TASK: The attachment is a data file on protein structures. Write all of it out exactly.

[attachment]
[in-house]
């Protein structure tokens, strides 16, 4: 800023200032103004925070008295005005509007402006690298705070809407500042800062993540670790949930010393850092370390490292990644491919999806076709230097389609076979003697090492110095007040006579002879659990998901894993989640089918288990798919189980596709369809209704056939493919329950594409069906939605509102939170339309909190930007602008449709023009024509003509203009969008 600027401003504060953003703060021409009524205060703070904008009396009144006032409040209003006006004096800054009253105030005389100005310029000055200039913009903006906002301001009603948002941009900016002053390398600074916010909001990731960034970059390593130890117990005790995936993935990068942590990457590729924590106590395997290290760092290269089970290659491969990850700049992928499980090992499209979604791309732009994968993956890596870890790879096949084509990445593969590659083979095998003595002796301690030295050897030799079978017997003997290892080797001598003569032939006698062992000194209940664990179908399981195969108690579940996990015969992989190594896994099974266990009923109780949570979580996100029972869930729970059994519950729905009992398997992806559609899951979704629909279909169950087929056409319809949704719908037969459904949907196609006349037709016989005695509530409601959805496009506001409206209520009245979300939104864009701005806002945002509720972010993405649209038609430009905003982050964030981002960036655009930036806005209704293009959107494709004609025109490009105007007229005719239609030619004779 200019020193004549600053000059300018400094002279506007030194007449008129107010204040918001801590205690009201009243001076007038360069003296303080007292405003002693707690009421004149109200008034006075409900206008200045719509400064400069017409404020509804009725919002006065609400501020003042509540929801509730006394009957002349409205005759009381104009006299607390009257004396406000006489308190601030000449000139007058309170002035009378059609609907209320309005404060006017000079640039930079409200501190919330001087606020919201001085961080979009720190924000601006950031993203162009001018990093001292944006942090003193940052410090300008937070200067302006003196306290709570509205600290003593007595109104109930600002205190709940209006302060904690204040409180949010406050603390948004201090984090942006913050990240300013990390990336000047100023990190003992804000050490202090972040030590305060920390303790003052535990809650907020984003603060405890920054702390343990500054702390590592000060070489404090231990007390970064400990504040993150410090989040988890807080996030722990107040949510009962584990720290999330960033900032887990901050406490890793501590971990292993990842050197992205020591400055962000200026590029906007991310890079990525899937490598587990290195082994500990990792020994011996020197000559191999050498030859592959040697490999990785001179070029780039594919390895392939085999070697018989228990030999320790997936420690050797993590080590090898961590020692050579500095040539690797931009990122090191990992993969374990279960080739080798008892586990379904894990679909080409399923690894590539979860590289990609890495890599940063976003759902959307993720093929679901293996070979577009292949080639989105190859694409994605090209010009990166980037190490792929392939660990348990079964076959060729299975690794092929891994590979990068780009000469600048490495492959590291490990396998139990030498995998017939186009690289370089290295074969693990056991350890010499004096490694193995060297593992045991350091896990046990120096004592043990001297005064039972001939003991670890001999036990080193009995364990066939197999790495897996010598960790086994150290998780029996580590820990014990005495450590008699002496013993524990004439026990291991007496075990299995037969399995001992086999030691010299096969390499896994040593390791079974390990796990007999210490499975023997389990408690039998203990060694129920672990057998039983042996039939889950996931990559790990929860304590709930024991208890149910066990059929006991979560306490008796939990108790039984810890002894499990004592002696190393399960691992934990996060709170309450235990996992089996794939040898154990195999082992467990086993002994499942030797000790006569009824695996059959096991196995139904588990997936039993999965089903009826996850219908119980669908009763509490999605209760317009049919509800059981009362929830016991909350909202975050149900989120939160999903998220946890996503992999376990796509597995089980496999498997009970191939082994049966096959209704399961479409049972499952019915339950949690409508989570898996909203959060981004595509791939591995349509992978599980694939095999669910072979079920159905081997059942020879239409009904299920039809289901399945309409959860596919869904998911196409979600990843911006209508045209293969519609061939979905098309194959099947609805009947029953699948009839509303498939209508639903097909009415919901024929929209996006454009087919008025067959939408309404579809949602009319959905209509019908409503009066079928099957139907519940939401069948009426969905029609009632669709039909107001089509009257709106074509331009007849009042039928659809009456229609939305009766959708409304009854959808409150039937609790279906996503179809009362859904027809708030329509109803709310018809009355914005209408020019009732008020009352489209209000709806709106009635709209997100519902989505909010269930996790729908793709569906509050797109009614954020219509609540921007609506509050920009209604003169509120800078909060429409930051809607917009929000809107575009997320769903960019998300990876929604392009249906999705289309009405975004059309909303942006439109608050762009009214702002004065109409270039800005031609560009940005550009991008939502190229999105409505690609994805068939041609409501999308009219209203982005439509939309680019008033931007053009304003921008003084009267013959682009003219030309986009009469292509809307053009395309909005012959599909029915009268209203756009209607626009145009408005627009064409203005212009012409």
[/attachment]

[in-house]
């Protein structure tokens, strides 16, 4: 800023200032103004925070008295005005509007402006690298705070809407500042800062993540670790949930010393850092370390490292990644491919999806076709230097389609076979003697090492110095007040006579002879659990998901894993989640089918288990798919189980596709369809209704056939493919329950594409069906939605509102939170339309909190930007602008449709023009024509003509203009969008 600027401003504060953003703060021409009524205060703070904008009396009144006032409040209003006006004096800054009253105030005389100005310029000055200039913009903006906002301001009603948002941009900016002053390398600074916010909001990731960034970059390593130890117990005790995936993935990068942590990457590729924590106590395997290290760092290269089970290659491969990850700049992928499980090992499209979604791309732009994968993956890596870890790879096949084509990445593969590659083979095998003595002796301690030295050897030799079978017997003997290892080797001598003569032939006698062992000194209940664990179908399981195969108690579940996990015969992989190594896994099974266990009923109780949570979580996100029972869930729970059994519950729905009992398997992806559609899951979704629909279909169950087929056409319809949704719908037969459904949907196609006349037709016989005695509530409601959805496009506001409206209520009245979300939104864009701005806002945002509720972010993405649209038609430009905003982050964030981002960036655009930036806005209704293009959107494709004609025109490009105007007229005719239609030619004779 200019020193004549600053000059300018400094002279506007030194007449008129107010204040918001801590205690009201009243001076007038360069003296303080007292405003002693707690009421004149109200008034006075409900206008200045719509400064400069017409404020509804009725919002006065609400501020003042509540929801509730006394009957002349409205005759009381104009006299607390009257004396406000006489308190601030000449000139007058309170002035009378059609609907209320309005404060006017000079640039930079409200501190919330001087606020919201001085961080979009720190924000601006950031993203162009001018990093001292944006942090003193940052410090300008937070200067302006003196306290709570509205600290003593007595109104109930600002205190709940209006302060904690204040409180949010406050603390948004201090984090942006913050990240300013990390990336000047100023990190003992804000050490202090972040030590305060920390303790003052535990809650907020984003603060405890920054702390343990500054702390590592000060070489404090231990007390970064400990504040993150410090989040988890807080996030722990107040949510009962584990720290999330960033900032887990901050406490890793501590971990292993990842050197992205020591400055962000200026590029906007991310890079990525899937490598587990290195082994500990990792020994011996020197000559191999050498030859592959040697490999990785001179070029780039594919390895392939085999070697018989228990030999320790997936420690050797993590080590090898961590020692050579500095040539690797931009990122090191990992993969374990279960080739080798008892586990379904894990679909080409399923690894590539979860590289990609890495890599940063976003759902959307993720093929679901293996070979577009292949080639989105190859694409994605090209010009990166980037190490792929392939660990348990079964076959060729299975690794092929891994590979990068780009000469600048490495492959590291490990396998139990030498995998017939186009690289370089290295074969693990056991350890010499004096490694193995060297593992045991350091896990046990120096004592043990001297005064039972001939003991670890001999036990080193009995364990066939197999790495897996010598960790086994150290998780029996580590820990014990005495450590008699002496013993524990004439026990291991007496075990299995037969399995001992086999030691010299096969390499896994040593390791079974390990796990007999210490499975023997389990408690039998203990060694129920672990057998039983042996039939889950996931990559790990929860304590709930024991208890149910066990059929006991979560306490008796939990108790039984810890002894499990004592002696190393399960691992934990996060709170309450235990996992089996794939040898154990195999082992467990086993002994499942030797000790006569009824695996059959096991196995139904588990997936039993999965089903009826996850219908119980669908009763509490999605209760317009049919509800059981009362929830016991909350909202975050149900989120939160999903998220946890996503992999376990796509597995089980496999498997009970191939082994049966096959209704399961479409049972499952019915339950949690409508989570898996909203959060981004595509791939591995349509992978599980694939095999669910072979079920159905081997059942020879239409009904299920039809289901399945309409959860596919869904998911196409979600990843911006209508045209293969519609061939979905098309194959099947609805009947029953699948009839509303498939209508639903097909009415919901024929929209996006454009087919008025067959939408309404579809949602009319959905209509019908409503009066079928099957139907519940939401069948009426969905029609009632669709039909107001089509009257709106074509331009007849009042039928659809009456229609939305009766959708409304009854959808409150039937609790279906996503179809009362859904027809708030329509109803709310018809009355914005209408020019009732008020009352489209209000709806709106009635709209997100519902989505909010269930996790729908793709569906509050797109009614954020219509609540921007609506509050920009209604003169509120800078909060429409930051809607917009929000809107575009997320769903960019998300990876929604392009249906999705289309009405975004059309909303942006439109608050762009009214702002004065109409270039800005031609560009940005550009991008939502190229999105409505690609994805068939041609409501999308009219209203982005439509939309680019008033931007053009304003921008003084009267013959682009003219030309986009009469292509809307053009395309909005012959599909029915009268209203756009209607626009145009408005627009064409203005212009012409």